Most creative people (myself included) are quick to rail against the constraints of many assignments that land in our laps. “There’s no time.” “Budget’s too small.” “Not enough leeway.” [Insert your favourite obstacle here.] It’s in our nature. We hate to be fenced in. But if you open yourself up to the possibilities and learn to love the guardrails, great things can happen. Examples from other fields:
Music. Most artists tend to do their best work early in their careers. They’re lean. Hungry. They have something to prove. Perhaps most importantly, they don’t have the time or money to languish in the studio and engage in the endless rounds of navel-gazing that suck the life out of any project. The Beatles, The WHO and the Stones cut their early records in mere days on 4-track recorders. Just compare Metallica’s early LPs, all anger and vitriol, with the creatively constipated band bickering like an old married couple in the documentary Some Kind of Monster.
In fact, once they’ve made it, many artists often put themselves back into the box of ‘less’ in an effort to recapture the magic that made them great in the first place. Paul McCartney cut the 14 tracks on CHOBA B CCCP (Back In The USSR) in a day. It’s loose, raw and full of life, unlike so many of the bloated productions he and others were putting out back then.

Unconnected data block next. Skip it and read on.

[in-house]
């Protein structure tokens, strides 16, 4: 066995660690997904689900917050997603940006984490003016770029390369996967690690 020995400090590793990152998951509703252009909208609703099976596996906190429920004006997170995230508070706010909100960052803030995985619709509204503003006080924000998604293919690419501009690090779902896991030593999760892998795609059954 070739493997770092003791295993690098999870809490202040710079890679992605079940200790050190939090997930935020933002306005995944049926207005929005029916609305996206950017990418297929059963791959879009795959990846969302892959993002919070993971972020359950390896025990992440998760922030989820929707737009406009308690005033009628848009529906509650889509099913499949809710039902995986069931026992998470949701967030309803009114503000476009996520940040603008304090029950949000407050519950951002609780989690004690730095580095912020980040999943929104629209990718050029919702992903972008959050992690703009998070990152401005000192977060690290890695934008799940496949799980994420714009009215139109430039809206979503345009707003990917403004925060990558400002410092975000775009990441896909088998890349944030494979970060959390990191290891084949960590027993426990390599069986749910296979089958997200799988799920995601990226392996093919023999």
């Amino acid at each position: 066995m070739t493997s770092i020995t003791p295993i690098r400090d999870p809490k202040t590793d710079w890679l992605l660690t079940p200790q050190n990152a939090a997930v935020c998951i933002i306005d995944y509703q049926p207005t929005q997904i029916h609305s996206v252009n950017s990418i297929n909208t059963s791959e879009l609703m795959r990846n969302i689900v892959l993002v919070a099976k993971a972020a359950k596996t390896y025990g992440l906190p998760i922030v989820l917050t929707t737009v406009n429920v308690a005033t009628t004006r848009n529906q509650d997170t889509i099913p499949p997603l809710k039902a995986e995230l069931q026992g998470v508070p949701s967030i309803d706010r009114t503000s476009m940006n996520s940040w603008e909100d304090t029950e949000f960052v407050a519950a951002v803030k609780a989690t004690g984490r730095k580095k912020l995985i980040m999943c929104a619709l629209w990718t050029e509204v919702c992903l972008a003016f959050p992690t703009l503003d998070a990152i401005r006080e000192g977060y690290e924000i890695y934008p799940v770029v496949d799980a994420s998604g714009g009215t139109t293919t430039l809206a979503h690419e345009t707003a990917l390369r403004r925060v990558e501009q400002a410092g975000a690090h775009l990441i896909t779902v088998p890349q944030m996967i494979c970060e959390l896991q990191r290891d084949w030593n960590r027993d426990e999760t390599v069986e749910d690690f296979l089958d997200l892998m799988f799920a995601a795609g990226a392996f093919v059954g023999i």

Food In stark contrast to the over-processed garbage most Americans put into their mouths, Michael Pollen argues in favour of eating only foods that are produced with 5 ingredients or less. It’s all in how the chef uses the ingredients rather than how many there are.
Wine Vintners on all continents have embraced sustainability and cleaner methods in an attempt to produce more honest wines. Given the havoc that global warming is wrecking on producers’ microclimates, this is no small undertaking. But the results are often stunning, as I wrote in my wife’s food and travel blog.
Movies Woody Allen caps most of his film budgets at $6 million, a paltry sum by Hollywood standards, where the average movie can easily cost $40 to $100 million, not counting marketing. Why? Because even with his enviable track record, it’s the only way he can retain artistic control and feel good about the final product.
Marketing So back to my chosen profession. Make no mistake, I’m a strong advocate for having the time to think a project through. Time allows you to get smart on a subject. It lets you get obvious solutions out of the way. It lets you work on a problem and then come back to the project with fresh eyes. But given the pace most clients move at these days, we rarely get enough of it.
A decent budget is also tops on most creatives’ wish lists. It’s easier to get attention when you have the media spend to be seen everywhere. It’s a lot harder to stand out when you have a small box to play in and you’re forced to make the idea king. It’s also nice to be able to afford top tier photographers, directors, editors and other collaborators to bring your idea to life. Again, not always the case.